Autumn 2023 Press Review – AR&T

April 2023 to July 2023

Authors: Olivier Fakih and Clementina López-Medina

Arthritis Research & Therapy

Infectious risk in JAK-inhibitors and TNF inhibitors users

Choi et al (doi:10.1186/s13075-023-03111-w) compared infectious risk between 2963 JAK inhibitors (JAKi) initiators versus 5169 patients treated with TNF inhibitors (TNFi) among rheumatoid arthritis (RA) patients in Korea. Propensity-score fine-stratification (PSS) and weighting were applied to adjust for >70 baseline covariates. They found that, during a follow-up of 1.16 years, the most frequent type of infections were herpes zoster (HZ) with an incidence rate of 11.58 and 4.88 person-years in JAKi and TNFi users, respectively. The incidence rate (IR) of serious bacterial infections (SBI) was low (0.11 and 0.49 in JAKi and TNFi users). They concluded that patients treated with JAKi or TNFi in Korea showed an exceptionally high IR of HZ in both treatment groups, with an approximately doubled risk associated with JAKi versus TNFi use. However, the risk of SBI was comparable.

Granulocyte activation and IFN-alpha levels as risk factors for pregnancy complications in SLE

Torell et al (doi:10.1186/s13075-023-03092-w) evaluated whether low-density granulocytes (LDG) and granulocyte activation during pregnancy, INF-alpha protein levels and autoantibody profile were related with SLE pregnancy complications. They collected blood samples in first, second and third trimesters in 60 women with SLE and 27 healthy pregnant women (HC). They found that women with SLE had higher LDG proportions and increased INF-alpha protein levels compared to HC, as well as a higher granulocyte activation status. In addition, higher LDG proportions in third trimester correlated independently with lower gestational age at birth in SLE. They concluded that higher LDG proportion late in pregnancy are related to shorter pregnancy duration but not to INF-alpha blood levels in SLE.

The ability of enthesitis indexes to detect enthesitis in different conditions

Granados et al (doi:10.1186/s13075-023-03080-0) assessed whether the proportion of patients with enthesitis differed according to the index used and the spondyloarthritis (SpA) subtype, as well as the level of agreement between indexes. They used the worldwide ASAS-PerSpA dataset, and they found that the indices that identified most patients with enthesitis were the MEI and MASES in axial SpA (axSpA), and MEI and SPARCC in peripheral SpA (pSpA) and psoriatic arthritis (PsA). MASES vs. MEI showed the strongest agreement in axSpA (kappa 0.86), while SPARCC vs. MEI showed the strongest agreement in pSpA (kappa 0.90) and PsA (kappa 0.83). They conclude that MEI and MASES appeared best for assessing enthesitis in axSpA, while the MEI and SPARCC index appeared best for assessing enthesitis in pSpA and PsA.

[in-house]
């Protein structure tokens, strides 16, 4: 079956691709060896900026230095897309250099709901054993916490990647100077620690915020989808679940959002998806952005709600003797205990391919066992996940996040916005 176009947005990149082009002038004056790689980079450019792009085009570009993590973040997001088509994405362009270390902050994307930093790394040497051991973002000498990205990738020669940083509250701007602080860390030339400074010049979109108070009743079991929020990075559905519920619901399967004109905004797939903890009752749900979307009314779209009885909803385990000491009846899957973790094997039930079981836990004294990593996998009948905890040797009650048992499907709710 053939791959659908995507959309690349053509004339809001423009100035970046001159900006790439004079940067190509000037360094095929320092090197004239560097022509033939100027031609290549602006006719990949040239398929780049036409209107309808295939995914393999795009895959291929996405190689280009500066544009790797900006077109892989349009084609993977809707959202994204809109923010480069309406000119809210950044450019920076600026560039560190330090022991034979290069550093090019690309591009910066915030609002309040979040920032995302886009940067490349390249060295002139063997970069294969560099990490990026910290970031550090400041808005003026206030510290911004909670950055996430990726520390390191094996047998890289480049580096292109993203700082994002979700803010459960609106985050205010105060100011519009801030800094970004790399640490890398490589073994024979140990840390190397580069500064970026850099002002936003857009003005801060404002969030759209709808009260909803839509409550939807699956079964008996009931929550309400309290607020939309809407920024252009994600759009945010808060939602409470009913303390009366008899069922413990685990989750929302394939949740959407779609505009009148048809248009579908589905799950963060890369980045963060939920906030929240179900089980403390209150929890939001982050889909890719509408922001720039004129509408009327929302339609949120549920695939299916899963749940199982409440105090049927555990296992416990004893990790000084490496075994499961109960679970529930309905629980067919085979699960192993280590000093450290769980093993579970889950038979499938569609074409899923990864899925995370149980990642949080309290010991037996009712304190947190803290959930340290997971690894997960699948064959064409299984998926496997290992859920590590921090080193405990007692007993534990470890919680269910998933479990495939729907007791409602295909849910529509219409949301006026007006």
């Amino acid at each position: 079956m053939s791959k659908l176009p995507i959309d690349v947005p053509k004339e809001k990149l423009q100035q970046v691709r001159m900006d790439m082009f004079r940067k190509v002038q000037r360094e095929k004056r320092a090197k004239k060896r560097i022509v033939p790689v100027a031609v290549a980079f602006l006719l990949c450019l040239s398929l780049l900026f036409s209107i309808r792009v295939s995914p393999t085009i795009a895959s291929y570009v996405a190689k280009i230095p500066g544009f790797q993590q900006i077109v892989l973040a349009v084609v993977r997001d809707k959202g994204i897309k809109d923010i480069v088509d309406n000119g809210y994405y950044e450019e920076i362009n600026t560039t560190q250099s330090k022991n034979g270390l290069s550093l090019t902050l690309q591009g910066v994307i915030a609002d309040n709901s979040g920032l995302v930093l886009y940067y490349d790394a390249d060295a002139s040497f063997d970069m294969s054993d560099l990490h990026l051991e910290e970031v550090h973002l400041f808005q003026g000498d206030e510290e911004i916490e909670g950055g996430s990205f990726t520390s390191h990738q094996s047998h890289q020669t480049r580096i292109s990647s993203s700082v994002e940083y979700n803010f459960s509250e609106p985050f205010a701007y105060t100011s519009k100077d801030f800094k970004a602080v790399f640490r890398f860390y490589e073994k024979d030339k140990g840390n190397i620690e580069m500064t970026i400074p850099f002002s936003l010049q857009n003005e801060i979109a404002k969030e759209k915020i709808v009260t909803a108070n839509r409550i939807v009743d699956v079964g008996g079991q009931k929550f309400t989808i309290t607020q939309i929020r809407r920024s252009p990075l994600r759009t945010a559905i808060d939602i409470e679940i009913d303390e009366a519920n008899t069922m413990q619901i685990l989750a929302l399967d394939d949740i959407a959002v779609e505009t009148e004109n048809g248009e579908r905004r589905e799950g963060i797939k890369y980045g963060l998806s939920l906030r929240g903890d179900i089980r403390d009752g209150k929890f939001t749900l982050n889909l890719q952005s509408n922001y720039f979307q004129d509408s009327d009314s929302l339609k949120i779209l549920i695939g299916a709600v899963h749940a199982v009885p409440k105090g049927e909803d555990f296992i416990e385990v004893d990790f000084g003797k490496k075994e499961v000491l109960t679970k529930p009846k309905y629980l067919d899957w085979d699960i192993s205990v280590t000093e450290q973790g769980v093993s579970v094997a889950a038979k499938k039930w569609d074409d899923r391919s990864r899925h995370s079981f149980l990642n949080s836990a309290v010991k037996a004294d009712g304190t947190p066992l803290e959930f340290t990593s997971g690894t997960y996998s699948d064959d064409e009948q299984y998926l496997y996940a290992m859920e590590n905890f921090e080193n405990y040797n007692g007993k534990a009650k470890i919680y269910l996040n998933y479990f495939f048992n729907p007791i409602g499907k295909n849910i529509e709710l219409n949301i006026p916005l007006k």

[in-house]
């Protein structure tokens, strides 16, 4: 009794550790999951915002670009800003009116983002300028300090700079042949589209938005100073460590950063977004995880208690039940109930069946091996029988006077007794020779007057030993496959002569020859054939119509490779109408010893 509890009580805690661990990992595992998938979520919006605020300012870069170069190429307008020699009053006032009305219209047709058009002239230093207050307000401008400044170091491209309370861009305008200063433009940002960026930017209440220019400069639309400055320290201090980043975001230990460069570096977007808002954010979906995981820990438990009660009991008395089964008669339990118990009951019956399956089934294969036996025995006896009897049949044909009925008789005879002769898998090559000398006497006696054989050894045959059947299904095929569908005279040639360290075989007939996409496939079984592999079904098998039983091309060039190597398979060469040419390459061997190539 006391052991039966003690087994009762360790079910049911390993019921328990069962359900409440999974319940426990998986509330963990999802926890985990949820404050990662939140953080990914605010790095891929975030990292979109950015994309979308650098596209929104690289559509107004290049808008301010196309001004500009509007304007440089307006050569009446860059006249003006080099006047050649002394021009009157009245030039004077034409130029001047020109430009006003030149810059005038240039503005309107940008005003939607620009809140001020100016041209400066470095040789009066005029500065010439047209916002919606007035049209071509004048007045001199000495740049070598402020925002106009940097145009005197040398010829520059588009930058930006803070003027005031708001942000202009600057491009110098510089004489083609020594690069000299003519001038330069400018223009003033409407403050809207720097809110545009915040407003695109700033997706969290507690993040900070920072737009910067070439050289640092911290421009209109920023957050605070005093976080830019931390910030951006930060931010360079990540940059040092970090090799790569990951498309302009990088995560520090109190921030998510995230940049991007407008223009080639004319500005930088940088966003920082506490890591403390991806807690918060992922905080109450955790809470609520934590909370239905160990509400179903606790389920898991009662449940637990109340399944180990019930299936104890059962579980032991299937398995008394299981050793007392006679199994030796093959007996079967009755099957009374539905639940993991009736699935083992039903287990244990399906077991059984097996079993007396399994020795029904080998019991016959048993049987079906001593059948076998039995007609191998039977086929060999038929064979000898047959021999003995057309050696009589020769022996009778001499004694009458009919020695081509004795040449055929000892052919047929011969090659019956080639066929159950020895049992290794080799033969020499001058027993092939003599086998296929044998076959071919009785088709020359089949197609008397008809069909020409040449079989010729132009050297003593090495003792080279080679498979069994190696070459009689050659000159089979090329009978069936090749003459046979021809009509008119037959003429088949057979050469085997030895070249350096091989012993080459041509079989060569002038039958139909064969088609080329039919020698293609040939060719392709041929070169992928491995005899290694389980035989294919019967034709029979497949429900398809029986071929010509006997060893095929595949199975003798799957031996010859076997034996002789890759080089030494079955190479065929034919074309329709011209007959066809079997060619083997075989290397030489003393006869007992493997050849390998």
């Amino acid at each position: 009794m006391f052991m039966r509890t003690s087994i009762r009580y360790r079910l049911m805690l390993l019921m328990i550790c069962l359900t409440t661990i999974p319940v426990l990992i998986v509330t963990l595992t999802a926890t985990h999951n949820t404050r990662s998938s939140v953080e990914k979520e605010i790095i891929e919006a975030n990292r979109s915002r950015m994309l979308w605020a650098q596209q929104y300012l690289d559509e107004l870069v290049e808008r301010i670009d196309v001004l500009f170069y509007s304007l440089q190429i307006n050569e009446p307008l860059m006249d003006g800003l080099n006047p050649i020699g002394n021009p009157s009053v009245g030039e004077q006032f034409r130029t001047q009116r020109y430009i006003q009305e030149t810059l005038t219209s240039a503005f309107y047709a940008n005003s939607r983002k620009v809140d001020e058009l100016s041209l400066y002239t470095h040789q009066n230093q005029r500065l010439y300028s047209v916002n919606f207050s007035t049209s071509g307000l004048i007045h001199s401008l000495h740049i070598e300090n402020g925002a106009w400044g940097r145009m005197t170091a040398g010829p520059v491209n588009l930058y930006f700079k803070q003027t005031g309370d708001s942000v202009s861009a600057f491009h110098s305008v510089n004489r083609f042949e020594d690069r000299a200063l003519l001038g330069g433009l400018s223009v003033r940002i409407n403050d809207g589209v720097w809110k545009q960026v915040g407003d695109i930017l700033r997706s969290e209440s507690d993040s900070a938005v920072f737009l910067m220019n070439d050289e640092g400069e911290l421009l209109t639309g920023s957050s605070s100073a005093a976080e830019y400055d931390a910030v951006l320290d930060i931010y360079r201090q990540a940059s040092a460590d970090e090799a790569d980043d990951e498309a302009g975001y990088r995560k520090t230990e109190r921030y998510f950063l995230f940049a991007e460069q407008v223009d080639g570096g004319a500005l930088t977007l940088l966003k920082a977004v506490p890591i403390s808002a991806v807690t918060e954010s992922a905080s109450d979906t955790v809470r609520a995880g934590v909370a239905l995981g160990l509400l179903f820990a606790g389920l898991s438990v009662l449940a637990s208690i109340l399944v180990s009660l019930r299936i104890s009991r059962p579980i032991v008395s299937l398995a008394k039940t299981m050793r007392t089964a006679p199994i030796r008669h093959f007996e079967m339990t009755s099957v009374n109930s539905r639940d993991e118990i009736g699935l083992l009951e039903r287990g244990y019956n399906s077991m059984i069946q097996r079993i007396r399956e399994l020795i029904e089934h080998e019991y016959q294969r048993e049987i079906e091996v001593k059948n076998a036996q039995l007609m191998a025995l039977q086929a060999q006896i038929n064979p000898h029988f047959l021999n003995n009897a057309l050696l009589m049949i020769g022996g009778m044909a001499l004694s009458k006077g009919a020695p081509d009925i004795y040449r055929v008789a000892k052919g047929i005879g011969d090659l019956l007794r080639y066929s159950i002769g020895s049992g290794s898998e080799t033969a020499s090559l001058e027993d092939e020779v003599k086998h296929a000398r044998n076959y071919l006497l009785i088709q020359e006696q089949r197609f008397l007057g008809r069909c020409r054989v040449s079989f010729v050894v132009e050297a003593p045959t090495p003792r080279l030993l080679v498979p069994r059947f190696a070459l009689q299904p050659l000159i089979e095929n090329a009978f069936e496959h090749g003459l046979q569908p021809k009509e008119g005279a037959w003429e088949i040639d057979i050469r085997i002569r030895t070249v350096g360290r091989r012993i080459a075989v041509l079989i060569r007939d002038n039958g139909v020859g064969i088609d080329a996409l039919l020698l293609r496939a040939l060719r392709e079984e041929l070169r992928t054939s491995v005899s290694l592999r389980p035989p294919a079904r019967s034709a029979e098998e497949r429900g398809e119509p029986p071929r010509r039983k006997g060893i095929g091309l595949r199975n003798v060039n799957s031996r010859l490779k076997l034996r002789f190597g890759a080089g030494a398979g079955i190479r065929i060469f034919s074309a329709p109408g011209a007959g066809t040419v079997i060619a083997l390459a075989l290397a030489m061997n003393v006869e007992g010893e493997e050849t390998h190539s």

The impact of ILD and pulmonary hypertension on the prognosis of scleroderma patients

Fairley et al (doi:10.1186/s13075-023-03059-x) evaluated the clinical phenotype and prognosis of patients with Scleroderma (SSc) with pulmonary arterial hypertension (PAH) with our without interstitial lung disease (ILD). Survival was reduced in patients with PAH only and in patients with concurrent PAH and ILD (PAH-ILD). In addition, they demonstrated the worst prognosis in extensive ILD and PAH (HR: 5.7, 95%CI 3.5 – 9.12, p<0.01) followed by PAH only (HR: 4.2, 95%CI 2.9 – 6.1, p<0.01). Authors concluded that concurrent PAH-ILD showed poorer survival compared to ILD or SSc alone. In addition, the presence of PAH confers a poorer overall prognosis than extensive ILD.

Olivier Fakih
Olivier is a rheumatology resident at the Department of Rheumatology of Besançon University Hospital in France. His research interests include the epidemiology of inflammatory rheumatic diseases, in particular mortality and comorbidities in spondyloarthritis. Olivier is a member of the French Society of Rheumatology and the society’s young rheumatologists section (REF). He is a member of the EMEUNET Social Media sub-committee, in the podcast team.

Clementina López-Medina
Clementina López-Medina is a Rheumatologist and postdoctoral researcher at the Spondyloarthritis Unit of the Reina Sofia University Hospital in Cordoba, Spain. Her work focuses on the epidemiology and clinical phenotypes of Spondyloarthritis. Clementina is a member of the Social Media Sub-Committee.

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